« Prev Section XCI. Next »

Sect. XCI. — BUT let us also look into Paul, who takes up this passage of Moses, Rom. ix. How miserably is the Diatribe tortured with that part of the Scripture! Lest it should lose its hold of “Freewill,” it puts on every shape. At one time it says, ‘that there is a necessity of the consequence, but not a necessity of the thing consequent.’ At another, ‘that there is an ordinary will, or will of the sign, which may be resisted; and a will of decree, which cannot be resisted.’ At another, ‘that those passages adduced from Paul do not contend for, do not speak about, the salvation of man.’ In one place it says ‘that the prescience of God does impose necessity:’ in another, ‘that it does not impose necessity.’ Again, in another place it asserts, ‘that grace prevents the will that it might will, and then attends it as it proceeds and brings it to a happy issue.’ Here it states, ‘that the first cause does all things itself:’ and directly afterwards, ‘that it acts by second causes, remaining itself inactive.’

By these and the like sportings with words, it does nothing but fill up its time, and at the same time obscure the subject point from our sight, drawing us aside to something else. So stupid and doltish does it imagine us to be, that it thinks we feel no more interested in the cause than it feels itself. Or, as little children, when fearing the rod or at play, cover their eyes with their hands, and think, that as they see nobody themselves, nobody sees them; so the Diatribe, not being able to endure the brightness, nay the lightning of the most clear Scriptures, pretending by every kind of maneuver that it does not see, (which is in truth the case) wishes to persuade us that our eyes are also so covered that we cannot see. But all these maneuvers, are but evidences of a convicted mind rashly struggling against invincible truth.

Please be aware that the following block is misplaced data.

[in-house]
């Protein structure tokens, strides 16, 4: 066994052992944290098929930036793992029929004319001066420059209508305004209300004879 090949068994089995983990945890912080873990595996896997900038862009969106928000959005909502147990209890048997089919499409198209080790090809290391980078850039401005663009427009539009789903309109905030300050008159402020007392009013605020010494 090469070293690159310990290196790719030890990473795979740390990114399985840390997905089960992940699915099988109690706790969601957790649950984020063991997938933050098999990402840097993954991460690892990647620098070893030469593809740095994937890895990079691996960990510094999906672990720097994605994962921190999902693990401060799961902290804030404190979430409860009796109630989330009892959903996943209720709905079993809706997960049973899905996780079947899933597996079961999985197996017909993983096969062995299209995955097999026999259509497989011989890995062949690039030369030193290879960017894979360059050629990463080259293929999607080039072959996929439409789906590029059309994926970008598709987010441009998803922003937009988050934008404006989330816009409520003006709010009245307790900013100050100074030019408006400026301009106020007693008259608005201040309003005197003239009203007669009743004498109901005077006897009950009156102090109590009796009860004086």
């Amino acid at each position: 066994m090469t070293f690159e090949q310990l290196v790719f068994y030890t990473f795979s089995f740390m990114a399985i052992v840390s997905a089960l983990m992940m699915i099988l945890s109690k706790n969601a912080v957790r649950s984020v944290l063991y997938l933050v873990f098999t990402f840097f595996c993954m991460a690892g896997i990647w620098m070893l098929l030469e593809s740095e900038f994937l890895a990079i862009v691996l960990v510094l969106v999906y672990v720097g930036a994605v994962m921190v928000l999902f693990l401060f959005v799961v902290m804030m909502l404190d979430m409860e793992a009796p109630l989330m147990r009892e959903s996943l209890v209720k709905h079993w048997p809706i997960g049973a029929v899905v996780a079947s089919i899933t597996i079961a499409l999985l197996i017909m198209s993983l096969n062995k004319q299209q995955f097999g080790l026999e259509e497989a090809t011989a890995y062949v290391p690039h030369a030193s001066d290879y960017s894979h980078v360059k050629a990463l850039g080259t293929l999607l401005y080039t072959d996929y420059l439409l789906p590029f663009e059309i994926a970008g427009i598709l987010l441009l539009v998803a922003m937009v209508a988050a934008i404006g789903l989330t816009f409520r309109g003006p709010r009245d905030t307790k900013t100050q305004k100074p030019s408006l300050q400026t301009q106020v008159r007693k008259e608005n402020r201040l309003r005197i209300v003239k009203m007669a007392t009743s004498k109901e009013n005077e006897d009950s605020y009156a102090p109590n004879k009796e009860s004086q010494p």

That figment about ‘the necessity of the consequence, but not the necessity of the thing consequent,’ has been before refuted. Let then Erasmus invent and invent again, cavil and cavil again, as much as he will — if God foreknew that Judas would be a traitor, Judas became a traitor of necessity; nor was it in the power of Judas nor of any other creature to alter it, or to change that will; though he did what he did willingly, not by compulsion; for that willing of his was his own work; which God, by the motion of His Omnipotence, moved on into action, as He does everything else. — God does not lie, nor is He deceived. This is a truth evident and invincible. There are no obscure or ambiguous words here, even though all the most learned men of all ages should be so blinded as to think and say to the contrary. How much soever, therefore, you may turn your back upon it, yet, the convicted conscience of yourself and all men is compelled to confess, that, IF GOD BE NOT DECEIVED IN THAT WHICH HE FOREKNOWS, THAT WHICH HE FOREKNOWS MUST, OF NECESSITY, TAKE PLACE. If it were not so, who could believe His promises, who would fear His threatenings, if what He promised or threatened did not of necessity take place! Or, how could He promise or threaten, if His prescience could be deceived or hindered by our mutability! This all-clear light of certain truth manifestly stops the mouths of all, puts an end to all questions, and forever settles the victory over all evasive subtleties.

We know, indeed, that the prescience of man is fallible. We know that an eclipse does not therefore take place, because it is foreknown; but, that it is therefore foreknown, because it is to take place. But what have we to do with this prescience? We are disputing about the prescience of God! And if you do not ascribe to this, the necessity of the consequent foreknown, you take away faith and the fear of God, you destroy the force of all the divine promises and threatenings, and thus deny divinity itself. But, however, the Diatribe itself, after having held out for a long time and tried all things, and being pressed hard by the force of truth, at last confesses my sentiment: saying —

« Prev Section XCI. Next »
Please login or register to save highlights and make annotations
Corrections disabled for this book
Proofing disabled for this book
Printer-friendly version





Advertisements



| Define | Popups: Login | Register | Prev Next | Help |